TARSKY, Sue. Brown Bear Starts School. illus. by Marina Aizen. 32p. Albert Whitman. Aug. 2019. Tr $16.99. ISBN 9780807507735.
PreS-K –Brown Bear is starting school. He is nervous about whether he has selected the right clothes and if he will be liked by his classmates. His mother assures him that everything will be okay and that she has prepared his favorite lunch. Once Brown Bear arrives at school he enjoys a variety of playground games with new friends. The characters appear to be colored in with crayons in a childlike style. This element gives the book a playful and inviting look and feel. The characters include a set of chick triplets, a pig, a monkey, and a crocodile. They sport cheerful smiles and expressive body language throughout. The brief text occupies little space on the page and gives ample focus to the book’s bright and cheerful artwork. VERDICT A simple and inviting story about overcoming nervousness, starting school, and making friends. –Deanna Smith, Pender County Public Library, NC

VAN DUSEN, Chris. If I Built a School. illus. by Chris Van Dusen. 32p. Dial. Aug. 2019. Tr $17.99. ISBN 9780525552918.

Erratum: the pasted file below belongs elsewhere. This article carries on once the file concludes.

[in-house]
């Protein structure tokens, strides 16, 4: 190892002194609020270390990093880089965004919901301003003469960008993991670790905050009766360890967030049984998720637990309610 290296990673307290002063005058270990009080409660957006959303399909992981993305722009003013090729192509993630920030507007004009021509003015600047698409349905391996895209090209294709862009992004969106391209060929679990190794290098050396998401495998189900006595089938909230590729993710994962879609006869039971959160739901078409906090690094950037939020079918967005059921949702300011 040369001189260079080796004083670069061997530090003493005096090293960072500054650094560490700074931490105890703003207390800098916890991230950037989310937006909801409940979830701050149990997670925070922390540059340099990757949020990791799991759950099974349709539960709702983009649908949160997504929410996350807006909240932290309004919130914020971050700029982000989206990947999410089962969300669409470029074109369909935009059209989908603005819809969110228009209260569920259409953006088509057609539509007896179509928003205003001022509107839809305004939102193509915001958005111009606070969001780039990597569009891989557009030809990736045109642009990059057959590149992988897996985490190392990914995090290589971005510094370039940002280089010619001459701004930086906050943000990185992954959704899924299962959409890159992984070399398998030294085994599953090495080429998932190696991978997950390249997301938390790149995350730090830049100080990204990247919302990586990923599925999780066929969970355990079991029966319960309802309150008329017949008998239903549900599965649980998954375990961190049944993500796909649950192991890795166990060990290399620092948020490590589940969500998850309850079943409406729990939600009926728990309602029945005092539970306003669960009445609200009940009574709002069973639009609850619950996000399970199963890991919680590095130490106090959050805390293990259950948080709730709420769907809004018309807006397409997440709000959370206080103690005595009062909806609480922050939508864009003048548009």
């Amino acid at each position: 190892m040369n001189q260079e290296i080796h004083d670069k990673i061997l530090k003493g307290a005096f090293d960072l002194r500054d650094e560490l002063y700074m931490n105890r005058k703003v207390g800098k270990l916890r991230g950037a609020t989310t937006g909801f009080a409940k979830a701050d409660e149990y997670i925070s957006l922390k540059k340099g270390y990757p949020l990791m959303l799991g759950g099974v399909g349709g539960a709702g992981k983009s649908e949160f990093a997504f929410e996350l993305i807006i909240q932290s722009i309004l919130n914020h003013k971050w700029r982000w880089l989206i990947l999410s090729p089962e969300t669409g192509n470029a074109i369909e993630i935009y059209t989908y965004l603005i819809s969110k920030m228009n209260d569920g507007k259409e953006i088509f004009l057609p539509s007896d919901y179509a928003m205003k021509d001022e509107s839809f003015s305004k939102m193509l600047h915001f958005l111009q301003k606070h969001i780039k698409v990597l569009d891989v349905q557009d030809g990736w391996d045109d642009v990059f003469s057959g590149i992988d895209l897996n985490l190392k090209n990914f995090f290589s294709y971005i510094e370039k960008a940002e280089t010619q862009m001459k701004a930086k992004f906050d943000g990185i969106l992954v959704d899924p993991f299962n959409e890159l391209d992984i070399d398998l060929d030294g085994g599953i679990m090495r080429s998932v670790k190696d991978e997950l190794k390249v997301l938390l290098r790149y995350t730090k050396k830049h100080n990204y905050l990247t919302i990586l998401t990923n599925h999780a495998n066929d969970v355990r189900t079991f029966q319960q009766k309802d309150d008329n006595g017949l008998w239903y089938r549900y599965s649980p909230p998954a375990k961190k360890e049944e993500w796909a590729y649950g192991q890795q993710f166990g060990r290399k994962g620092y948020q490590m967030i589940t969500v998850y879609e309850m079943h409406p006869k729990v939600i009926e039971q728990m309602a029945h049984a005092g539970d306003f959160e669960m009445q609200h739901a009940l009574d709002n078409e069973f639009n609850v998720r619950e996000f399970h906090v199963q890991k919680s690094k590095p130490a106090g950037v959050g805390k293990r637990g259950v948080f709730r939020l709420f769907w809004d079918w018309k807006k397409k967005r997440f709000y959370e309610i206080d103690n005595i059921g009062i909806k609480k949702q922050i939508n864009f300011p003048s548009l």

K-Gr 3 –School would be infinitely more fun if it were designed by a kid. One day on the playground, a young boy tells his teacher his vision of a perfect school. In it, there are zooming pods to transport students from class to class, classrooms that open up to the sky, and a robo-chef who will make anything requested of it. While there are elements that support traditional learning, most features of this ideal school emphasize fun. Told in excellently structured rhyming couplets, this story has a Seussian feel, although the vocabulary is much more varied and advanced. Though there is a sizable amount of text on each page, its design keeps the flow of the book moving at a comfortable pace. The illustrations have a modern, digital feel, incorporating exaggerated rosy cheeks on the main characters. Bright colors make the pages visually appealing, and the detail invites readers to scrutinize each image. Reluctant readers will be especially intrigued by this book, as it is engaging on a variety of levels. Additionally, the vivid imagination of the main character will inspire readers to create utopian schools of their own. VERDICT This book is an auditory treat to share with early elementary aged readers in a read-aloud setting.–Mary Lanni, formerly of Denver Public Library